Making headlines with fake news
By Annie Brafield
After the word ‘post-truth’ was chosen as Oxford Dictionaries’ word of the year for 2016, it comes as no surprise that the subject of fake news continues to make headlines.
Articles are frequently being questioned for their validity, satirical news sites are causing both laughter and confusion and Channel 4 even aired ‘The Fake News Show’ which discussed and mocked fake news stories.
And it’s not just consumers that are falling for fake news; The Sun newspaper was recently duped by a ‘news’ story created by Southend News Network, which was run on its website and through its social media channels.
We recently attended a webinar hosted by brand psychologist Jonathan Gabay discussing fake news, the highlights of which we will be discussing in this blog.
“We have gone from the age of ‘information overload’ to the era of ‘misinformation overload.’”
The Reuters Institute for the Study of Journalism reports that “More than half of online users get their news from Facebook and other social media platforms.” Given that online news is not fact-checked or regulated in the same way as print publications and anyone has the ability to publish whatever they like on the Internet, online news is left vulnerable to manipulation. This, coupled with a general reluctance to pay for news, has left journalists making their revenue from clicks and advertising, leading to the publication of sensationalist articles and uncovering of stories from questionable sources on social media.
Additionally, as a result of online filter bubbles, you are increasingly being shown information and content that reflects your own thoughts, ideas and world view. In the case of Facebook, your news feed reflects news and opinions from friends and family that are very similar to your own, rather than displaying adverse views that could open you up to new ways of thinking and broaden your horizons.
“When misinformed people are exposed to the correct facts, they rarely change their minds.”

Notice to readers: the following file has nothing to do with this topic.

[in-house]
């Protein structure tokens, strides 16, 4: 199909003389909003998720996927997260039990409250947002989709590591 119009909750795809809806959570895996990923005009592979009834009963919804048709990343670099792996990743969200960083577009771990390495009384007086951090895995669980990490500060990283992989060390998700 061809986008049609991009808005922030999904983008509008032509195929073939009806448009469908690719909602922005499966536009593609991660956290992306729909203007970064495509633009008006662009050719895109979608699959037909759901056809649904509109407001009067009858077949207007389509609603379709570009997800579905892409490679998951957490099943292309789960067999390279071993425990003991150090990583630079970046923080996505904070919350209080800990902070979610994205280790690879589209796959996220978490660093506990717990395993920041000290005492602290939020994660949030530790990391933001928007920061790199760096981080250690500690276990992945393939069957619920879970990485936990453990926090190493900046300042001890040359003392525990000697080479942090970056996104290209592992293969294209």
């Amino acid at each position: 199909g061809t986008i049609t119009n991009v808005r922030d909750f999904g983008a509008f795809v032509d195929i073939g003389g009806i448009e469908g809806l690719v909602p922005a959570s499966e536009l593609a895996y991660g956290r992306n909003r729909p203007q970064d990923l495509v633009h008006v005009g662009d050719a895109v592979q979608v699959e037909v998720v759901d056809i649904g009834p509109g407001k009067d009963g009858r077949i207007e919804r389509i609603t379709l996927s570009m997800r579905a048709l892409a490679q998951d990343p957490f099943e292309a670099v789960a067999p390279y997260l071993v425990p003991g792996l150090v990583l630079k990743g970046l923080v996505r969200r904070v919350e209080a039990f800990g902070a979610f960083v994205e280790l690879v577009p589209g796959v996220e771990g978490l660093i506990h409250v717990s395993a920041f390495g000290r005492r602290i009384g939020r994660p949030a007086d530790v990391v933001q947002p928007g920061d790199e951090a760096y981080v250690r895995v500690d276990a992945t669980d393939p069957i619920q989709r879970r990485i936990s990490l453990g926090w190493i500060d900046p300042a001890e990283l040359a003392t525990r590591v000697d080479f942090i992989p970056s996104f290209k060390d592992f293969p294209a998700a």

While real news is often complicated, complex and contradictory, fake news is usually presented from a more black and white perspective and attempts to persuade people of its legitimacy.
The fake news issue is exacerbated by the fact that people don’t read online in the same way that they read offline. Interestingly, Gabay mentions that online reading tends to take the form of scanning, with people often reading a headline or scanning an article without attempting to delve deeper into the subject or considering the source of the information. When people who have ingested fake news or incorrect facts are presented with legitimate facts they rarely change their minds. Additionally, their brain starts to create a story in order for it to make sense.
“Clients trust brands and as marketers we need to respect and protect that.”
From questioning a brand’s narrative to becoming suspicious of messaging, fake news could impact the authenticity and credibility of brands.
“Remain sincere and straightforward.”
Gabay believes that in order to combat fake news, it is important to create honest and reliable content and to ensure than your brand is as authentic as possible. In an increasingly distrusting world, trustworthy content will stand out. Consider this in relation to well-known influencers such as bloggers or YouTube stars who are often paid to promote a product or service; it may be better to approach industry experts or everyday people.
Fake news and PR
It’s really important to think about the prevalence of fake news when strategy planning PR and digital campaigns. This is particularly important when it comes to crisis communications strategy. Monitoring what is being said online about your brand and related topics using social listening tools such as Meltwater can help spot a crisis before it gains pace.
This post originally appeared on the Cartwright Communications blog.